We are facing crazy technologies everyday, and we — as developers — need to decide on ones that are more production ready. During this decision period, there are several parameters we use to convince our selves. Being able to simulate some production environment behaviours on developer machine is a must if I will say it is crazy. In this tutorial, we will create a Kubernetes cluster with Minikube on our local computer and then deploy a sample Node.js application to this cluster in a way that scales according to load from out side.


Kubectl is a command line tool for running commands on Kubernetes cluster. You can install it via;

curl -LO`curl -s`/bin/darwin/amd64/kubectl

It will be enabled after granting execution permission and moving to user local folder.

chmod +x ./kubectl
sudo mv ./kubectl /usr/local/bin/kubectl

You can verify it with kubectl version

Kubectl Version

From now on, we will be able to access Kubernetes cluster with kubectl. If you are using different operating system, you can refer installation instructions here


Minikube is a tool let us create Kubernete cluster on our local computer. You can install minikube with following command,

brew cask install minikube

If you are using different operating system, you can refer installation instructions here

We can start a Kubernetes cluster locally by executing minikube start

Minikube start

As you can see on the output, our kubectl client is autoconfigured automatically to connect local kubernetes cluster. To test this, you can list services with;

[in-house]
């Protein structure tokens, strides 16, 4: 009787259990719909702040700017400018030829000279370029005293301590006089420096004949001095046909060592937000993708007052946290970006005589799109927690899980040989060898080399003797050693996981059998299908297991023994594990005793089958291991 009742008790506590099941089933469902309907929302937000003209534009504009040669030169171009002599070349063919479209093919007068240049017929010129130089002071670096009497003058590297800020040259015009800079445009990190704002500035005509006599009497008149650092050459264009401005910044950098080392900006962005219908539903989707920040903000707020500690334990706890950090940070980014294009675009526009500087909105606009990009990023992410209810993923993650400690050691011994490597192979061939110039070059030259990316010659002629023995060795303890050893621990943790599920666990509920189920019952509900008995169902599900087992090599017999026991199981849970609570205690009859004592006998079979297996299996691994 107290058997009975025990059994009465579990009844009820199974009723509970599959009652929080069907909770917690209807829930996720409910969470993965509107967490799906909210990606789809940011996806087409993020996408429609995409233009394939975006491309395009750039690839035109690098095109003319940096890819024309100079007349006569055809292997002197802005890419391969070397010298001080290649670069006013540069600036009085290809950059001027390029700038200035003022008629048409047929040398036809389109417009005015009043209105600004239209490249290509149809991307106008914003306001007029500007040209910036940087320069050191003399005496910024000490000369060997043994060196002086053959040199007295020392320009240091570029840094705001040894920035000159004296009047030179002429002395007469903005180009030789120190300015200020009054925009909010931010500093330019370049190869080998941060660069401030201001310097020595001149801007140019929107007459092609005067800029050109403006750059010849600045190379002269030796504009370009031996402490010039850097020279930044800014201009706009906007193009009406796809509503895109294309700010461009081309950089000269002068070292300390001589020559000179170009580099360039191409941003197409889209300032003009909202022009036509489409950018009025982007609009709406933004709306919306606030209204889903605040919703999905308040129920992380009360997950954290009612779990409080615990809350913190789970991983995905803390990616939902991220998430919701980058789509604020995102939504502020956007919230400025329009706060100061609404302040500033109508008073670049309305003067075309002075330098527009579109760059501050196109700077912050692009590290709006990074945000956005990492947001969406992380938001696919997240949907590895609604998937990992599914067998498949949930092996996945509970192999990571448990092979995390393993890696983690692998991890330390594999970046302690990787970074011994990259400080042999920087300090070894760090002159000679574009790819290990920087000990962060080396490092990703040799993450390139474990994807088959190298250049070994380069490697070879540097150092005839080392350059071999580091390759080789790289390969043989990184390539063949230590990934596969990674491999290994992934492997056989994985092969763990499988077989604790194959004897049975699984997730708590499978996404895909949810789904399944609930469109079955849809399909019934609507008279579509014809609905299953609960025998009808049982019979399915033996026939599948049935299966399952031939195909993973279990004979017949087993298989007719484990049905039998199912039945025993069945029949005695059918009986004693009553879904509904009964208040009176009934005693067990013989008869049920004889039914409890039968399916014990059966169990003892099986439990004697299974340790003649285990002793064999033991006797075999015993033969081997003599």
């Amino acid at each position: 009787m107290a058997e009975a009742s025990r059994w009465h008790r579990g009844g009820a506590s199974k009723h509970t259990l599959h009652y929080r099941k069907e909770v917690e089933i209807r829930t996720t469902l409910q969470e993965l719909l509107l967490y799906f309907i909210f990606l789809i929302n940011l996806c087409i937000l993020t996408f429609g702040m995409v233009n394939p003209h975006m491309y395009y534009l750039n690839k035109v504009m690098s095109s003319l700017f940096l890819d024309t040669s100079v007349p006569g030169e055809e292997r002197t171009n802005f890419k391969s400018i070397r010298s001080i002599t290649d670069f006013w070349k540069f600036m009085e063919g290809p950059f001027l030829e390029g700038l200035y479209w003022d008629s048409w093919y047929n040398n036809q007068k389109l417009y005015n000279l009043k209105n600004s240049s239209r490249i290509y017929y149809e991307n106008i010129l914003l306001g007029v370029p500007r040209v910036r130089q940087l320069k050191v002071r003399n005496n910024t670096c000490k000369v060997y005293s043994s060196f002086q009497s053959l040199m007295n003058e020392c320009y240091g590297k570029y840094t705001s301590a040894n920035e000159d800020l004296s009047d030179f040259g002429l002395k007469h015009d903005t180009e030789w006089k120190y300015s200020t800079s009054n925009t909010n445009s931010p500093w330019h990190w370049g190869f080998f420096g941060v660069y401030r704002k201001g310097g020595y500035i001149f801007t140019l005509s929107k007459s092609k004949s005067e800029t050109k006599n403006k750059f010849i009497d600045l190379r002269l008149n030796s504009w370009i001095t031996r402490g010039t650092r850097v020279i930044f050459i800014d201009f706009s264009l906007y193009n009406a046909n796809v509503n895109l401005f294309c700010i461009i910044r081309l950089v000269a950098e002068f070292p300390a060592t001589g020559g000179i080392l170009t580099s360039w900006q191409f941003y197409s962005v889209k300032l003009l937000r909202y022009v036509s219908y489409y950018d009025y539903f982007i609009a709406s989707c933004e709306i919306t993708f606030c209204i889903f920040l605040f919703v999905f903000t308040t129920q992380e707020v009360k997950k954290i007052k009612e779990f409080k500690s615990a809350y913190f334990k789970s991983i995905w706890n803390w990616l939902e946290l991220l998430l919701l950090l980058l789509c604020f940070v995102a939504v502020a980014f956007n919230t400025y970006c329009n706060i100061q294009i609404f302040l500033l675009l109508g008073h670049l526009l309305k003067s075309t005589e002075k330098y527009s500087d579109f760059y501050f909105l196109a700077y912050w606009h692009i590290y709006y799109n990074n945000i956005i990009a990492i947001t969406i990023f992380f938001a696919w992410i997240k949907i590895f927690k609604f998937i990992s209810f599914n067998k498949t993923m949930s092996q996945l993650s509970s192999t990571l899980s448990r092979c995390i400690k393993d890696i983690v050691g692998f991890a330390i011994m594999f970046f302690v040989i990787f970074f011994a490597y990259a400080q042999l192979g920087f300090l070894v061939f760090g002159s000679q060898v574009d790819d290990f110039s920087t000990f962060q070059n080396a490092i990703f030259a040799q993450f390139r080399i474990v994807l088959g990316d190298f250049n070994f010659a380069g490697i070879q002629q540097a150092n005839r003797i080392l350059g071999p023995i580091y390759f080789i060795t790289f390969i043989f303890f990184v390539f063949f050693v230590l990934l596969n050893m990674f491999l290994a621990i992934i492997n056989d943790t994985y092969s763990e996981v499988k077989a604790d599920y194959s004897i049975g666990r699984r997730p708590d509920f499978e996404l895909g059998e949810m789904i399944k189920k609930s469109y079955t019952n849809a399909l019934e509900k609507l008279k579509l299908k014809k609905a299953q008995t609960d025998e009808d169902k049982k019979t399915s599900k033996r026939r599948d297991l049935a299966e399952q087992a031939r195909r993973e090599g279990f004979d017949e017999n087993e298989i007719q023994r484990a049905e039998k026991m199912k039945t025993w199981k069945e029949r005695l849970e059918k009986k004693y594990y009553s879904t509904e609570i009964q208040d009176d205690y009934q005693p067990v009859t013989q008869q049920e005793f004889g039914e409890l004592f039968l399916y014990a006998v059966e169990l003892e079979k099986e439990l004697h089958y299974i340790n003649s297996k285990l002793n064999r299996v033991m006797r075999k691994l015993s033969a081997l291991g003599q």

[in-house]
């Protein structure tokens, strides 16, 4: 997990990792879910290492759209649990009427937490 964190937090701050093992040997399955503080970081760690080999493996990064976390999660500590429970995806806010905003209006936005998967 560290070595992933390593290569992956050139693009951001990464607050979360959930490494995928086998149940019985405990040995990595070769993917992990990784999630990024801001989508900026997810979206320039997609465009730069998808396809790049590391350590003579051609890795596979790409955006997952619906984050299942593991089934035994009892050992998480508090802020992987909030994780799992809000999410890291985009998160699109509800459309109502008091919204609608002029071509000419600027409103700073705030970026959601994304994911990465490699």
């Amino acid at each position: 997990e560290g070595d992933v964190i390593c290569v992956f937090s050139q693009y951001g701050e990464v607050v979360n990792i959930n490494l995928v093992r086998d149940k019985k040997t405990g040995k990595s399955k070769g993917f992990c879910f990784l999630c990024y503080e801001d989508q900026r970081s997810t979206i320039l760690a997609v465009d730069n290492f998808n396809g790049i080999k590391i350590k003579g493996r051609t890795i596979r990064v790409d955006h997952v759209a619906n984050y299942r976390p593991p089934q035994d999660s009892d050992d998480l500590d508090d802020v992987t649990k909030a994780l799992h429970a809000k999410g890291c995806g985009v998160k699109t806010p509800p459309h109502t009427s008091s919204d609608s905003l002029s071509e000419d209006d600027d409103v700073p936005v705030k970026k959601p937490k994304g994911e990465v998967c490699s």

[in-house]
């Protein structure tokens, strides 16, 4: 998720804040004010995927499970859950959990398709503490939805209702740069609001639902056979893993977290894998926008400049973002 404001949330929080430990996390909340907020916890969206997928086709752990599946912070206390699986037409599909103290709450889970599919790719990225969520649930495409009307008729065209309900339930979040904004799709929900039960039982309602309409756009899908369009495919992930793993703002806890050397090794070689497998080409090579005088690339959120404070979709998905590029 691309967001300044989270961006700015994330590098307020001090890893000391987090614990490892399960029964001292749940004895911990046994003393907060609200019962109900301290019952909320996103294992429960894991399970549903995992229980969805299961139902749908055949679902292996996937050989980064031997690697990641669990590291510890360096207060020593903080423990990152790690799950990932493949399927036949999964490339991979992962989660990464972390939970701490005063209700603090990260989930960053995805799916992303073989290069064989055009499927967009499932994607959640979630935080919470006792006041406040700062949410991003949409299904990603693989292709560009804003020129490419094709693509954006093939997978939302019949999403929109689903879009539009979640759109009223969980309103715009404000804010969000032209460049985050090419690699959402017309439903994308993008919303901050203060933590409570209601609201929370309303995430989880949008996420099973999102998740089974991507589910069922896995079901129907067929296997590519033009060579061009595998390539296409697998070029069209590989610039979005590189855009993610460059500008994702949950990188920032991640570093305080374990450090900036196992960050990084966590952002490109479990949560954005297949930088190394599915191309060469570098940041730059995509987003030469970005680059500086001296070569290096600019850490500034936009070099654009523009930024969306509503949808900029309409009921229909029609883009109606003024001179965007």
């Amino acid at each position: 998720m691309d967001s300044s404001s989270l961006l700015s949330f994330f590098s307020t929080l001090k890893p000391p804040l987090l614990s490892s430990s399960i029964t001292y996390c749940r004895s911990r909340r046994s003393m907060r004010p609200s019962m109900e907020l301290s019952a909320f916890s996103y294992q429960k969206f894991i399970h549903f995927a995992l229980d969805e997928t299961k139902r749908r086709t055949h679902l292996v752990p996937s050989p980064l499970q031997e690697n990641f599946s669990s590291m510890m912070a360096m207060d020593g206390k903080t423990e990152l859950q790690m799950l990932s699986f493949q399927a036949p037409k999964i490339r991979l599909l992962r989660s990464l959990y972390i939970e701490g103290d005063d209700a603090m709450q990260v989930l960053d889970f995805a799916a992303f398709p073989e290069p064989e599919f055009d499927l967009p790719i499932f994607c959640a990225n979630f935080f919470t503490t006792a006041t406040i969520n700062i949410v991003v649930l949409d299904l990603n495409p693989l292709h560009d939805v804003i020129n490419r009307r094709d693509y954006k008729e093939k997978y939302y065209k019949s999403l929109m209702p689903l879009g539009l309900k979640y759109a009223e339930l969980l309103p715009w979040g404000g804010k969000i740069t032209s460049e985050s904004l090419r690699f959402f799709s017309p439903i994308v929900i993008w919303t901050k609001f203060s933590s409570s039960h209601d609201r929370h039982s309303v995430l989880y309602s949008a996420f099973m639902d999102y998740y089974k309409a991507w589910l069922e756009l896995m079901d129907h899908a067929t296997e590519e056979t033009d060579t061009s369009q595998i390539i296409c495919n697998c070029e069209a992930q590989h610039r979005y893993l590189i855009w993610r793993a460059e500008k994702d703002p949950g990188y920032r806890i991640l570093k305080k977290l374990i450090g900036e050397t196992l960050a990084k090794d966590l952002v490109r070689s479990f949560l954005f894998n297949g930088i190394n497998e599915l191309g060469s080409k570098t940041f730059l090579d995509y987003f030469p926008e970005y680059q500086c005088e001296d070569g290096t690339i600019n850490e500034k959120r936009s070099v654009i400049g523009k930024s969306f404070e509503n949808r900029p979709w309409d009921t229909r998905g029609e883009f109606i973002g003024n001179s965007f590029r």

kubectl get services

Kubectl services

Sample Node.js Application

Here is a sample yet another Hello World Node.js application.

const http = require(‘http’);
const port = process.env.PORT || 3000;
const server = http.createServer((req, res) => {
res.statusCode = 200;
res.setHeader(‘Content-Type’, ‘text/plain’);
res.end(‘Hello Worldn’);
server.listen(port, () => {
console.log(`Server running on port: ${port}`);

This application runs on port 3000 if you have no environment variable with key PORT .

Docker Image Preparation

In order to deploy this app on Kubernetes, we can prepare a Dockerfile to build a docker image for future use. Dockerfile comes as following;

FROM node:alpine

RUN mkdir -p /usr/src/app

WORKDIR /usr/src/app

ADD index.js ./

ADD package.json ./

RUN npm install

CMD ["npm", "start"]

I assume you have already a Docker Hub account, and when you execute followings, you will be able to push your image to Docker Hub. Do not forget to replace <username> section below.

docker login
docker build -t <username>/node-example .
docker push <username>/node-example